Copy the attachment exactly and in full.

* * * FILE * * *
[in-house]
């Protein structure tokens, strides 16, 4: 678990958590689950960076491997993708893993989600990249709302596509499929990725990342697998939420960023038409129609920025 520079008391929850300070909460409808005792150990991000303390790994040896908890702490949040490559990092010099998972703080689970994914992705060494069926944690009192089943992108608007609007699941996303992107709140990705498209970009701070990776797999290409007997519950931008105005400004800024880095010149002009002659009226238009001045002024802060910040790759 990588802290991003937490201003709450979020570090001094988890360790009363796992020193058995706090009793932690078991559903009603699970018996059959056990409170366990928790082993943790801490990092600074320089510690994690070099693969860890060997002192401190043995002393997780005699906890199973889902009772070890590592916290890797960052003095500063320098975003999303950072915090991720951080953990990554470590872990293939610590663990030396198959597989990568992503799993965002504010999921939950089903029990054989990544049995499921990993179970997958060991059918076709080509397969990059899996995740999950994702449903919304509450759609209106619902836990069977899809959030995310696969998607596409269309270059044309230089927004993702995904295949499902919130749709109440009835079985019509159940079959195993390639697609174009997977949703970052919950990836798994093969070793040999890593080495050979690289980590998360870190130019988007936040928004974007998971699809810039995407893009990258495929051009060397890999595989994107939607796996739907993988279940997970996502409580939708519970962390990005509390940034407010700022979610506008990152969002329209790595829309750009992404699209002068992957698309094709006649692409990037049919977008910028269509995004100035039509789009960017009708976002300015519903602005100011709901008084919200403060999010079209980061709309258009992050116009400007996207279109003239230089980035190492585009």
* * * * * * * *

[in-house]
């Protein structure tokens, strides 16, 4: 678990958590689950960076491997993708893993989600990249709302596509499929990725990342697998939420960023038409129609920025 520079008391929850300070909460409808005792150990991000303390790994040896908890702490949040490559990092010099998972703080689970994914992705060494069926944690009192089943992108608007609007699941996303992107709140990705498209970009701070990776797999290409007997519950931008105005400004800024880095010149002009002659009226238009001045002024802060910040790759 990588802290991003937490201003709450979020570090001094988890360790009363796992020193058995706090009793932690078991559903009603699970018996059959056990409170366990928790082993943790801490990092600074320089510690994690070099693969860890060997002192401190043995002393997780005699906890199973889902009772070890590592916290890797960052003095500063320098975003999303950072915090991720951080953990990554470590872990293939610590663990030396198959597989990568992503799993965002504010999921939950089903029990054989990544049995499921990993179970997958060991059918076709080509397969990059899996995740999950994702449903919304509450759609209106619902836990069977899809959030995310696969998607596409269309270059044309230089927004993702995904295949499902919130749709109440009835079985019509159940079959195993390639697609174009997977949703970052919950990836798994093969070793040999890593080495050979690289980590998360870190130019988007936040928004974007998971699809810039995407893009990258495929051009060397890999595989994107939607796996739907993988279940997970996502409580939708519970962390990005509390940034407010700022979610506008990152969002329209790595829309750009992404699209002068992957698309094709006649692409990037049919977008910028269509995004100035039509789009960017009708976002300015519903602005100011709901008084919200403060999010079209980061709309258009992050116009400007996207279109003239230089980035190492585009």